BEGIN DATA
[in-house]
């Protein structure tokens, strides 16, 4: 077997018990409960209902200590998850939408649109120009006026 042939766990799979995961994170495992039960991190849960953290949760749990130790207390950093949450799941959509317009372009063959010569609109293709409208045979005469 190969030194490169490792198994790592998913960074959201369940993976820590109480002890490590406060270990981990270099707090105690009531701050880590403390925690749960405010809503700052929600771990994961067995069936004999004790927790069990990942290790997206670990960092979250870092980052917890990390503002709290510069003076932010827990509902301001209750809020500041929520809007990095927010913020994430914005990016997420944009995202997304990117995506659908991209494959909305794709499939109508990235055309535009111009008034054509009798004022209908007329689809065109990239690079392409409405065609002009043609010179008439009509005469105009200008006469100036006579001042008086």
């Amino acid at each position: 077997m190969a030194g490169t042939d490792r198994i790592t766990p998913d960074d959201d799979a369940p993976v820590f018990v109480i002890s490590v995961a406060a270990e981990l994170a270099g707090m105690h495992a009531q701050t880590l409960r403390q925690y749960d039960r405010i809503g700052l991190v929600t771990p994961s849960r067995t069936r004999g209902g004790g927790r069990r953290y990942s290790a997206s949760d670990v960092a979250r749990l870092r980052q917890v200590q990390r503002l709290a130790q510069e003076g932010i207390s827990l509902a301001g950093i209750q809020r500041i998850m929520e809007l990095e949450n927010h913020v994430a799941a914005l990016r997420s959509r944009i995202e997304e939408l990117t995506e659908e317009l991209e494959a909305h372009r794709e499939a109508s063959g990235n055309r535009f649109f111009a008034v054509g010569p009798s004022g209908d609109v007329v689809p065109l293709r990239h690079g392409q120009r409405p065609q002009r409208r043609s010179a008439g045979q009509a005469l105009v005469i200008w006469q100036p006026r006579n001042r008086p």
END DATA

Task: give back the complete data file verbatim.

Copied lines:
[in-house]
């Protein structure tokens, strides 16, 4: 077997018990409960209902200590998850939408649109120009006026 042939766990799979995961994170495992039960991190849960953290949760749990130790207390950093949450799941959509317009372009063959010569609109293709409208045979005469 190969030194490169490792198994790592998913960074959201369940993976820590109480002890490590406060270990981990270099707090105690009531701050880590403390925690749960405010809503700052929600771990994961067995069936004999004790927790069990990942290790997206670990960092979250870092980052917890990390503002709290510069003076932010827990509902301001209750809020500041929520809007990095927010913020994430914005990016997420944009995202997304990117995506659908991209494959909305794709499939109508990235055309535009111009008034054509009798004022209908007329689809065109990239690079392409409405065609002009043609010179008439009509005469105009200008006469100036006579001042008086």
């Amino acid at each position: 077997m190969a030194g490169t042939d490792r198994i790592t766990p998913d960074d959201d799979a369940p993976v820590f018990v109480i002890s490590v995961a406060a270990e981990l994170a270099g707090m105690h495992a009531q701050t880590l409960r403390q925690y749960d039960r405010i809503g700052l991190v929600t771990p994961s849960r067995t069936r004999g209902g004790g927790r069990r953290y990942s290790a997206s949760d670990v960092a979250r749990l870092r980052q917890v200590q990390r503002l709290a130790q510069e003076g932010i207390s827990l509902a301001g950093i209750q809020r500041i998850m929520e809007l990095e949450n927010h913020v994430a799941a914005l990016r997420s959509r944009i995202e997304e939408l990117t995506e659908e317009l991209e494959a909305h372009r794709e499939a109508s063959g990235n055309r535009f649109f111009a008034v054509g010569p009798s004022g209908d609109v007329v689809p065109l293709r990239h690079g392409q120009r409405p065609q002009r409208r043609s010179a008439g045979q009509a005469l105009v005469i200008w006469q100036p006026r006579n001042r008086p």